On this day in Tudor history, 10th August 1512, the English fleet’s flagship, the Mary Rose, saw battle for the first time in the Battle of Saint-Mathieu, a naval battle in the War of the League of Cambrai.
The battle was fought between the English fleet and the Franco-Breton fleet just off the coast of Brest.
1,500 to 1,600 men were lost that day, but how? What happened? And who was victorious?
On this day in Tudor history, 10th August 1512, the Battle of Saint-Mathieu, a naval battle in the War of the League of Cambrai, too place between the English and Franco-Breton fleets off the coast of Brest. England was allied with Spain and the Holy Roman Empire at this time.
As the Mary Rose Museum points out on their excellent website, it was the Mary Rose’s first battle and she was chosen as the English fleet’s flagship by Sir Edward Howard, Admiral of the English fleet. Howard, who was moored with the English fleet at Portsmouth on the south coast of England,, had heard that the French fleet had gathered at Brest and so set off to meet them. The two fleets met in Berthaume Bay, near Brest, on 10th August and the battle began.
The English fleet had twenty-five ships and the French fleet had twenty-one.
The Mary Rose Museum states that:
“It was the Mary Rose that, according to records, drew first blood, when she shot off the main mast of the French flagship Grand Louise, commanded by Admiral René de Clermont. Although the Grand Louise was able to escape, with the loss of 300 men, this marked the first time in the history of Naval warfare that ships with lidded gunports had engaged one another.”
The battle lasted hours, but it was the English fleet that had the victory in the end. However, its largest ship, the Regent, sank, as did France’s the Marie La Cordelière. The two ships had been firing at each other at close quarters when a fire broke out on board La Cordelière. It soon reached the ship’s powder magazines and when that happened both the Regent and La Cordelière were blown up. Both captains were killed, along with around 1,500 men. Those killed included Sir Thomas Knyvet and Sir John Carew who had been given joint command of the Regent. Edward Hall recorded this in his chronicle:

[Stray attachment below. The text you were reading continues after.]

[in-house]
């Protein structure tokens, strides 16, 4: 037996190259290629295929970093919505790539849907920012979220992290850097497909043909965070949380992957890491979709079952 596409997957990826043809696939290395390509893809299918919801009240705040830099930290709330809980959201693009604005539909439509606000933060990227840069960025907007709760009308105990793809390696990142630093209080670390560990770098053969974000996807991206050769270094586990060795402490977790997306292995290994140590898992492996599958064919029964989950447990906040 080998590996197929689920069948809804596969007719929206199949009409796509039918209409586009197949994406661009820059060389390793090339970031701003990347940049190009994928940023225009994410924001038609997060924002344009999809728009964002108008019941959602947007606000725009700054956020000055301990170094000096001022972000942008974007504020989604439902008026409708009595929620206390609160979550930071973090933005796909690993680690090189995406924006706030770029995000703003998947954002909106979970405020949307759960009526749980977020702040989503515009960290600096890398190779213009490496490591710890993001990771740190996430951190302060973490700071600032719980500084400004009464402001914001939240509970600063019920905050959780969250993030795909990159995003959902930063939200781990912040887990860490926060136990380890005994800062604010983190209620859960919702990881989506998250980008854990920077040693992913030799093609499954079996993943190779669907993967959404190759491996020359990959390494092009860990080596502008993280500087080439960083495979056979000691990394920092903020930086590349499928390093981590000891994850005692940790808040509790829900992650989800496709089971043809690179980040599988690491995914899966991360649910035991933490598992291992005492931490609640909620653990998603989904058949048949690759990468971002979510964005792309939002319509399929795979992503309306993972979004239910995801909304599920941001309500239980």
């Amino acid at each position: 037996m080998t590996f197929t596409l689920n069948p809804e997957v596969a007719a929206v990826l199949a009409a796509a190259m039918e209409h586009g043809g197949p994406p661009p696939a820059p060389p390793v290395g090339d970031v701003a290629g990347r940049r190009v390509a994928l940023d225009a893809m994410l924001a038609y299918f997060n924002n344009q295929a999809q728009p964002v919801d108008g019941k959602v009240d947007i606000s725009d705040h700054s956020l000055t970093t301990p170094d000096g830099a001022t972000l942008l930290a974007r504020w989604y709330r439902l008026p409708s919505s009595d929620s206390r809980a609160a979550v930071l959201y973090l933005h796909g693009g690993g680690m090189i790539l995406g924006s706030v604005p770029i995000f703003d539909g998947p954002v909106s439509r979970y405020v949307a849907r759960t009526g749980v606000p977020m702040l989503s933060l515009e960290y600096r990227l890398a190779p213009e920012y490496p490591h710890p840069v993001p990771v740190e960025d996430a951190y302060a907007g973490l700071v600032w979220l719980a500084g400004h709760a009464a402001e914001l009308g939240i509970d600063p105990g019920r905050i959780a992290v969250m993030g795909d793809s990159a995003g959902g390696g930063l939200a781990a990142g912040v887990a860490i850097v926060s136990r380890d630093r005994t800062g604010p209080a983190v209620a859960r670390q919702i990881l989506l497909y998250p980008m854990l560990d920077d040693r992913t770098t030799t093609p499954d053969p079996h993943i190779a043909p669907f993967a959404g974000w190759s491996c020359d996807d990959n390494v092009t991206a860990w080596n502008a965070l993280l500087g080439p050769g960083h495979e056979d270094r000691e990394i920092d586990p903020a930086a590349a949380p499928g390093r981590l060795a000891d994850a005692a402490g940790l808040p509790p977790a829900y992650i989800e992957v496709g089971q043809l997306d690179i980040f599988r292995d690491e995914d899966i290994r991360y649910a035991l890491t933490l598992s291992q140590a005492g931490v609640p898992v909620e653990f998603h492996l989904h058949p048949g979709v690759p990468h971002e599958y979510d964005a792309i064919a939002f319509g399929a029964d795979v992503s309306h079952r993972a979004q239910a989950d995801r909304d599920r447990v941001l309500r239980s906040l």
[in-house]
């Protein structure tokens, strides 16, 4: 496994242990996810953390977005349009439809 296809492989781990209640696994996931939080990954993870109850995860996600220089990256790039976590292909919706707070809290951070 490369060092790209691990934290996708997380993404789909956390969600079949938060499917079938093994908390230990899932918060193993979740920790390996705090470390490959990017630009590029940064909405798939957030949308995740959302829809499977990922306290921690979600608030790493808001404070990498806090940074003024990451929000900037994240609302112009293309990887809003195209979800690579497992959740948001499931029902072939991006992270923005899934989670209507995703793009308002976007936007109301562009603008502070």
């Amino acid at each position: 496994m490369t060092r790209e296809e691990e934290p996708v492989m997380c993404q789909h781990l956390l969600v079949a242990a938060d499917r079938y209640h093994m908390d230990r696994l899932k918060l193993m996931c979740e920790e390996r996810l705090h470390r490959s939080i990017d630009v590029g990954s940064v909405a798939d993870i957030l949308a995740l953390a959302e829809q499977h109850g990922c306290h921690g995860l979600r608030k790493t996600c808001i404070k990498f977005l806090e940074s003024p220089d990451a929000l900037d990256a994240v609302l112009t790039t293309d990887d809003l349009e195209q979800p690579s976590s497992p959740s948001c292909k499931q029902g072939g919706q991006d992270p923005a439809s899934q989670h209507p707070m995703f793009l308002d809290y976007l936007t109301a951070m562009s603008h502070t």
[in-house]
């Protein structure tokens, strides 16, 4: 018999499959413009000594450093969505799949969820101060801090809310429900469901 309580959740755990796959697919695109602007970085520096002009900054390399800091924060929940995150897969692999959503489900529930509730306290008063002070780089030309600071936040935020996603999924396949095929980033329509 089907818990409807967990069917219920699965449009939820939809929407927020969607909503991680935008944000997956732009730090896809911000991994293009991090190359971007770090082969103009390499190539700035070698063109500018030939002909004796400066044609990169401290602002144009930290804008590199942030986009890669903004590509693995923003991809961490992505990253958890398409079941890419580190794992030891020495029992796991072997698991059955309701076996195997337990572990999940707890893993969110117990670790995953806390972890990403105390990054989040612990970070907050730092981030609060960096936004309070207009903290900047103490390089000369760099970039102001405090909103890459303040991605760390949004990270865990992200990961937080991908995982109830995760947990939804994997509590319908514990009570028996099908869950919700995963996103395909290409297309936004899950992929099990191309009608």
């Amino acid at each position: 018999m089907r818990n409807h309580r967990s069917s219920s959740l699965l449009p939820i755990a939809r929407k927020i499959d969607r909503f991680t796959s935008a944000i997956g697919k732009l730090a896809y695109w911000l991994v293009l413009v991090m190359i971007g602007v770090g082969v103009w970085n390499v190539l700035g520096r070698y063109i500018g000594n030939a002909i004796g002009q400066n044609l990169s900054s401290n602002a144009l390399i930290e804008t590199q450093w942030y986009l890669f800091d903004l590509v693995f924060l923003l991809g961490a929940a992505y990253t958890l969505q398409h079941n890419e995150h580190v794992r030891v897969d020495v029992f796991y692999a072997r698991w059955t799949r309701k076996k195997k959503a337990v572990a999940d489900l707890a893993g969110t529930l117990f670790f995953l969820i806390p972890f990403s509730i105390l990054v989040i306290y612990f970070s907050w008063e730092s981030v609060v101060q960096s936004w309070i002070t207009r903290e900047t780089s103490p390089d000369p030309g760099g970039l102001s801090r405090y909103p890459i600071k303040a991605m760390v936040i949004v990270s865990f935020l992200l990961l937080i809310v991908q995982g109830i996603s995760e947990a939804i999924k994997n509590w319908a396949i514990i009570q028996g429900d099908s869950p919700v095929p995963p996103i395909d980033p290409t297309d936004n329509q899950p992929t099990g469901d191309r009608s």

“[…] but for all that the English men entered the Carick, which, seeing a varlet Gunner being desperate, put fire in the Gunpowder as other say, and set the whole ship of fire, the flame whereof, set fire in the Regent, and so these two noble ships which were so grappelled together that they could not part, were consumed by fire […] The captain of this Carick was Sir Piers Morgan and with him 900 men slain and died: and with Sir Thomas Knyvet and Sir John Carew were 700 men drowned and burnt, and that night all the Englishmen lay in Berthhaume Bay, for the French fleet was sparkeled as you have heard.”
Cardinal Thomas Wolsey wrote of the battle in a letter to Richard Fox, Bishop of Winchester:
“Gives an account of a severe sea fight near Brest on Tuesday fortnight, where the Regent captured the great carrick of Brest; but both, fouling, were burnt, and most part of the crew in them. Sir Thomas Knyvet and Sir John Carew slain. Begs he will keep the news secret.
P.S.—The French fleet has fled to Brest. Sir Edward [Howard] has vowed “that he will never see the King in the face till he hath revenged the death of the noble and valiant knight Sir Thomas Knyvet.””
According to Edward Hall, when Henry VIII heard of the loss of the Regent, he ordered another ship to be made, the Henry Grace à Dieu.